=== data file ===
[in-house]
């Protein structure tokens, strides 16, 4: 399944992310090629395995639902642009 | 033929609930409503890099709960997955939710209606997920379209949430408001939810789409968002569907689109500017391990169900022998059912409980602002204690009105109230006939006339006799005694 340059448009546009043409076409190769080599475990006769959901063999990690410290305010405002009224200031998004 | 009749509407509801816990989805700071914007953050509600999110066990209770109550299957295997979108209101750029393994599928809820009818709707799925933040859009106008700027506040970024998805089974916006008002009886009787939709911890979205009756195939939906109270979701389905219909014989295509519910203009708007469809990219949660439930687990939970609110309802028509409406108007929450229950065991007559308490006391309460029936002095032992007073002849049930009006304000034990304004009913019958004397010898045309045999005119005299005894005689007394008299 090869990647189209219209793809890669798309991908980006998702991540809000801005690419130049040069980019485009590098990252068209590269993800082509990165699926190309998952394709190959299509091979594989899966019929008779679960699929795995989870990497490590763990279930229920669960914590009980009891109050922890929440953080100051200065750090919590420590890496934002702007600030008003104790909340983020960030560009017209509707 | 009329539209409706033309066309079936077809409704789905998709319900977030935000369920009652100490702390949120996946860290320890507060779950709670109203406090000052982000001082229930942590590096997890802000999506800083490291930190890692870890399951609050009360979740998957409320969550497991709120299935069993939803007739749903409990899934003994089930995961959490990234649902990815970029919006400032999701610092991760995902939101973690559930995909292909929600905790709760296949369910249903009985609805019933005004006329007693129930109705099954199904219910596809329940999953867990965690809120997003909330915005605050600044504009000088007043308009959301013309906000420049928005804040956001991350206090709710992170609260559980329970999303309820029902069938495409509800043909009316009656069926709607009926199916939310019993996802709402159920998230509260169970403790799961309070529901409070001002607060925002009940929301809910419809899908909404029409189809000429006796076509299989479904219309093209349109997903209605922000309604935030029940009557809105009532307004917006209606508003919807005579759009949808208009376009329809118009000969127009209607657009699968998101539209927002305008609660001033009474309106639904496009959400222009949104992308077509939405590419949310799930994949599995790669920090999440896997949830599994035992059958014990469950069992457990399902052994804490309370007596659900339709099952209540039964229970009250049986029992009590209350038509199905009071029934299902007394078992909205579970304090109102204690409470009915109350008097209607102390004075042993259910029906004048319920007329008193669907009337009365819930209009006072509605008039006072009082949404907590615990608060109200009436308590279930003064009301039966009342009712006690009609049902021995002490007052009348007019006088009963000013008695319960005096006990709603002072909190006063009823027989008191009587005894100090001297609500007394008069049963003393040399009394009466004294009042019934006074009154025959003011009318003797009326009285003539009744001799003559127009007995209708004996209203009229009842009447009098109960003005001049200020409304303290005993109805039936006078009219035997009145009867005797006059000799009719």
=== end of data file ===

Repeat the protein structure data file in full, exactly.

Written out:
[in-house]
């Protein structure tokens, strides 16, 4: 399944992310090629395995639902642009 | 033929609930409503890099709960997955939710209606997920379209949430408001939810789409968002569907689109500017391990169900022998059912409980602002204690009105109230006939006339006799005694 340059448009546009043409076409190769080599475990006769959901063999990690410290305010405002009224200031998004 | 009749509407509801816990989805700071914007953050509600999110066990209770109550299957295997979108209101750029393994599928809820009818709707799925933040859009106008700027506040970024998805089974916006008002009886009787939709911890979205009756195939939906109270979701389905219909014989295509519910203009708007469809990219949660439930687990939970609110309802028509409406108007929450229950065991007559308490006391309460029936002095032992007073002849049930009006304000034990304004009913019958004397010898045309045999005119005299005894005689007394008299 090869990647189209219209793809890669798309991908980006998702991540809000801005690419130049040069980019485009590098990252068209590269993800082509990165699926190309998952394709190959299509091979594989899966019929008779679960699929795995989870990497490590763990279930229920669960914590009980009891109050922890929440953080100051200065750090919590420590890496934002702007600030008003104790909340983020960030560009017209509707 | 009329539209409706033309066309079936077809409704789905998709319900977030935000369920009652100490702390949120996946860290320890507060779950709670109203406090000052982000001082229930942590590096997890802000999506800083490291930190890692870890399951609050009360979740998957409320969550497991709120299935069993939803007739749903409990899934003994089930995961959490990234649902990815970029919006400032999701610092991760995902939101973690559930995909292909929600905790709760296949369910249903009985609805019933005004006329007693129930109705099954199904219910596809329940999953867990965690809120997003909330915005605050600044504009000088007043308009959301013309906000420049928005804040956001991350206090709710992170609260559980329970999303309820029902069938495409509800043909009316009656069926709607009926199916939310019993996802709402159920998230509260169970403790799961309070529901409070001002607060925002009940929301809910419809899908909404029409189809000429006796076509299989479904219309093209349109997903209605922000309604935030029940009557809105009532307004917006209606508003919807005579759009949808208009376009329809118009000969127009209607657009699968998101539209927002305008609660001033009474309106639904496009959400222009949104992308077509939405590419949310799930994949599995790669920090999440896997949830599994035992059958014990469950069992457990399902052994804490309370007596659900339709099952209540039964229970009250049986029992009590209350038509199905009071029934299902007394078992909205579970304090109102204690409470009915109350008097209607102390004075042993259910029906004048319920007329008193669907009337009365819930209009006072509605008039006072009082949404907590615990608060109200009436308590279930003064009301039966009342009712006690009609049902021995002490007052009348007019006088009963000013008695319960005096006990709603002072909190006063009823027989008191009587005894100090001297609500007394008069049963003393040399009394009466004294009042019934006074009154025959003011009318003797009326009285003539009744001799003559127009007995209708004996209203009229009842009447009098109960003005001049200020409304303290005993109805039936006078009219035997009145009867005797006059000799009719």